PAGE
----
The weekend is here and Portsmouth is buzzing with people who have got that Friday feeling.
But as drinkers get glammed up for a night on the town, a group of dedicated volunteers are preparing for a very different start to the weekend.
For as thousands of people descend on the city’s pubs and clubs, Portsmouth Street Pastors will be patrolling the streets to ensure people stay safe – and help pick up the pieces if they find themselves in need.
About 120 volunteers have trained to devote Friday or Saturday nights to selflessly caring for complete strangers since the scheme was set up in the city nearly five years ago.
Even in the driving rain, or bitter depths of winter, the teams work on foot into the small hours, there to lend a hand to ensure people get home safely, assist those who have drunk too much, taken drugs or injured themselves on nights out, or lend a listening ear.
At 76, Terry Shotter is one of the Portsmouth Street Pastors’ longest serving volunteers, clocking up almost five years of service. He says: ‘The council, the police and the street pastors – together we are a trinity looking after people on the streets.
‘Sometimes it’s 2am and it’s pouring down with rain, and people say “you’re here looking after us, and you’re doing it for nothing, you’re crazy!”.
‘But we’re not – there’s no better feeling than helping other people and making sure they’re safe. That feeling is so powerful.’
‘I began when my wife died. I was a mess. I had heard about street pastors up in London, then I heard they were coming down here and they were going to be based in my church. I thought they won’t want me, I’m too old.
‘I went for an interview anyway and was asked to become one of the senior street pastors.
‘I love it. When you see someone who needs help and you manage to get them sobered up and into a taxi when they have lost all their friends, it’s just such a nice thing to be able to do.’
The teams can work up until about 3am every weekend in Portsmouth’s Guildhall Walk, which is peppered with pubs and clubs.
And in the past year, the pastors have branched out to Albert Road in Southsea too.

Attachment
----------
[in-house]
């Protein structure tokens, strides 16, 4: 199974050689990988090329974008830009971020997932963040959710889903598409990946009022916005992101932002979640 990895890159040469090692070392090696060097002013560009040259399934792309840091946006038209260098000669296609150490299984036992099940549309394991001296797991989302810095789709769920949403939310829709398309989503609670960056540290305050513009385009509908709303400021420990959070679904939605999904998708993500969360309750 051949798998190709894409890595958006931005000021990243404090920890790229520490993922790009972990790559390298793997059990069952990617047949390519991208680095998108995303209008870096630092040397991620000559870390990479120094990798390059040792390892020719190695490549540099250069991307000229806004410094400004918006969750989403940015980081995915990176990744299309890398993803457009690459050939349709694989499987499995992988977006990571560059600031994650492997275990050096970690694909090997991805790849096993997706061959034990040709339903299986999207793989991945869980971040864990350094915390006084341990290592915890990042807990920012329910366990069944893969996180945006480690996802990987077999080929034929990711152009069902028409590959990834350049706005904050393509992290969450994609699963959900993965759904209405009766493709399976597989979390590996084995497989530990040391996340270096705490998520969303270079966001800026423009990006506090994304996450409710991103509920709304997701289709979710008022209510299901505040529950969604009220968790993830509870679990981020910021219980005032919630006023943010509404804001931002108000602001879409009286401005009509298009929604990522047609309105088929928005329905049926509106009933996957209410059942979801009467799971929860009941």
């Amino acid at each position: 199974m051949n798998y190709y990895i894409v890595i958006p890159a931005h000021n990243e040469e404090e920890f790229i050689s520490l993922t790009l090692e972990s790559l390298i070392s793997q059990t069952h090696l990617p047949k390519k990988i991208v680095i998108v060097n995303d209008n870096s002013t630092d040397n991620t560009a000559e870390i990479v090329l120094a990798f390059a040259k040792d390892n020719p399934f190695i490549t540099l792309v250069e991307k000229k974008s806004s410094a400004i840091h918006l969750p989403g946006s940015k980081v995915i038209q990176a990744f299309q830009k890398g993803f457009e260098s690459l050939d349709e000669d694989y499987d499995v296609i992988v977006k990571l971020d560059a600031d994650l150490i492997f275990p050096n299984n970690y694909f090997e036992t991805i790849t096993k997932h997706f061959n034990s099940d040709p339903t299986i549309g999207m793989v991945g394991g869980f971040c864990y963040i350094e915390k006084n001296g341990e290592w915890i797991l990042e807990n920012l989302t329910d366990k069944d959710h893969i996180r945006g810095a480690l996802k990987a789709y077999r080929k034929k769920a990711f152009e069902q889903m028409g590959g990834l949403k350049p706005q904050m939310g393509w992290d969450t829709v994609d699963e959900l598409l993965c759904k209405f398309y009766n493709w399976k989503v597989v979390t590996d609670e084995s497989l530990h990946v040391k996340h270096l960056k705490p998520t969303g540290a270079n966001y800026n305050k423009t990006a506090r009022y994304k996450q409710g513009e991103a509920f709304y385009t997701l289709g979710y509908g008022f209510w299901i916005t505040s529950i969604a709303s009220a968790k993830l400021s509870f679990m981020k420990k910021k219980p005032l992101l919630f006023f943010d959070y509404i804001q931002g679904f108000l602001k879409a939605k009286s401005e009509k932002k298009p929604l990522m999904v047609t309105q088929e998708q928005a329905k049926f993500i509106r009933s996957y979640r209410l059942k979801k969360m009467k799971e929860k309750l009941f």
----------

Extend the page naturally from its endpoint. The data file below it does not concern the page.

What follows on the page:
Whether its handing out flip flops or bottled water and wet wipes to people who have drunk too much, helping to get them to taxis, find friends they have lost or taking them to the late-night Safe Space clinic run by South Central Ambulance Service NHS Trust, their motivation is clear – they just want to help.
As they patrol Guildhall Walk, drinkers stop to give the team high-fives, thank them for what they are doing or just for a general chat.
The street pastors belong to over 50 different churches of different denominations across Portsmouth and south-east Hampshire, but insist they are there to listen, not preach.
Terry adds: ‘The ability to listen is so important on the streets. Our actions speak volumes.
‘You just never know who you are going to meet or what is going to happen. There was an incident about a year ago when a man came over.
‘He was very angry. He was in the army and was just on home leave from Afghanistan, He had had a terrible time out there. One of his mates got hit and died in his arms.
‘He wasn’t injured physically, but internally he was in bits. They had sent him home on leave but he had to go back. He couldn’t find anyone to talk to, anyone to listen to him.
‘I said to this guy, ‘‘we have no idea what you’ve been through, but if you want to talk, we will listen to you.’’ We gathered around him and the words just came tumbling out.
‘All he wanted was for us to listen – that’s what a lot of young people want as well.
‘It’s not just getting people into taxis.’
The teams are hooked up to Portsmouth Business Crime Reduction Partnership’s radio link members from pubs and clubs and work closely with CCTV operators at Portsmouth City Council.
The volunteers can refer people to support and advice agencies across the city, from drug and alcohol awareness to police and support for victims of domestic violence .
Fellow volunteer and senior street pastor of more than four years’ service Derek Baker, 53, says: ‘Our role is no not to break up fights or get into a physical situation.
‘We will put ourselves in a place where we can be seen so there is a peaceful presence, but we will also spend time just praying quietly about the situation.
‘We will often put a phone call in to the prayer pastors.’
Derek adds: ‘We can listen in to reports of individuals who may be problematic or information that’s being shared around. Sometimes we will look out for those individuals when they are on the streets because they could potentially get themselves into more trouble.
‘We sometimes just chat to them and bring a bit of calm and peace to the situation. Other times the CCTV will tell us someone’s collapsed or is lying on the ground and they can’t see well enough to know if that person is okay. They will call the street pastors team.
‘It’s sort of the church working outside the normal four walls. We don’t preach – we don’t talk about faith or anything unless people ask us.’